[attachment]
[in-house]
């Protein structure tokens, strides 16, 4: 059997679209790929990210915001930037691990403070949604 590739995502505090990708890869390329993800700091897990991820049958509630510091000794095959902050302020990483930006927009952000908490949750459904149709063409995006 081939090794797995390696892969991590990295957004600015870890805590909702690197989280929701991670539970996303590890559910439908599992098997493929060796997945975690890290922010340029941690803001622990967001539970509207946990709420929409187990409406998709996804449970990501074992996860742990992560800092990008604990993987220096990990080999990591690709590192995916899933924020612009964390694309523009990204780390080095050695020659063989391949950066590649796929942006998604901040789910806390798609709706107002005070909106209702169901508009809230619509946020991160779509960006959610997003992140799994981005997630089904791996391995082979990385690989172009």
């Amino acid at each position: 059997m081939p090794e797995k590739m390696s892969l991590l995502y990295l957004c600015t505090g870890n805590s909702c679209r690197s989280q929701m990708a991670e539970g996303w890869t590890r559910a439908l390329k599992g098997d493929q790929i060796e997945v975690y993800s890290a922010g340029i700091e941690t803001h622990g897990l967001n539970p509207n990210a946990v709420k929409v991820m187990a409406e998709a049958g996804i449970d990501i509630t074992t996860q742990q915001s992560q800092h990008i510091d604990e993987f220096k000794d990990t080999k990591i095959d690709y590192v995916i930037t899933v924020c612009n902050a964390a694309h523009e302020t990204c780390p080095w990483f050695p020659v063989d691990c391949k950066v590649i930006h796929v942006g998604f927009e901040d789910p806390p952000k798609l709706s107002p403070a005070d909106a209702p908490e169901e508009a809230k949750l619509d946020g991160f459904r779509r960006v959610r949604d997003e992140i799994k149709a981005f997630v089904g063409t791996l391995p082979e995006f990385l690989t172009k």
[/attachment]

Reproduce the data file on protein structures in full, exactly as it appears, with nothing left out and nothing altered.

[in-house]
């Protein structure tokens, strides 16, 4: 059997679209790929990210915001930037691990403070949604 590739995502505090990708890869390329993800700091897990991820049958509630510091000794095959902050302020990483930006927009952000908490949750459904149709063409995006 081939090794797995390696892969991590990295957004600015870890805590909702690197989280929701991670539970996303590890559910439908599992098997493929060796997945975690890290922010340029941690803001622990967001539970509207946990709420929409187990409406998709996804449970990501074992996860742990992560800092990008604990993987220096990990080999990591690709590192995916899933924020612009964390694309523009990204780390080095050695020659063989391949950066590649796929942006998604901040789910806390798609709706107002005070909106209702169901508009809230619509946020991160779509960006959610997003992140799994981005997630089904791996391995082979990385690989172009």
């Amino acid at each position: 059997m081939p090794e797995k590739m390696s892969l991590l995502y990295l957004c600015t505090g870890n805590s909702c679209r690197s989280q929701m990708a991670e539970g996303w890869t590890r559910a439908l390329k599992g098997d493929q790929i060796e997945v975690y993800s890290a922010g340029i700091e941690t803001h622990g897990l967001n539970p509207n990210a946990v709420k929409v991820m187990a409406e998709a049958g996804i449970d990501i509630t074992t996860q742990q915001s992560q800092h990008i510091d604990e993987f220096k000794d990990t080999k990591i095959d690709y590192v995916i930037t899933v924020c612009n902050a964390a694309h523009e302020t990204c780390p080095w990483f050695p020659v063989d691990c391949k950066v590649i930006h796929v942006g998604f927009e901040d789910p806390p952000k798609l709706s107002p403070a005070d909106a209702p908490e169901e508009a809230k949750l619509d946020g991160f459904r779509r960006v959610r949604d997003e992140i799994k149709a981005f997630v089904g063409t791996l391995p082979e995006f990385l690989t172009k």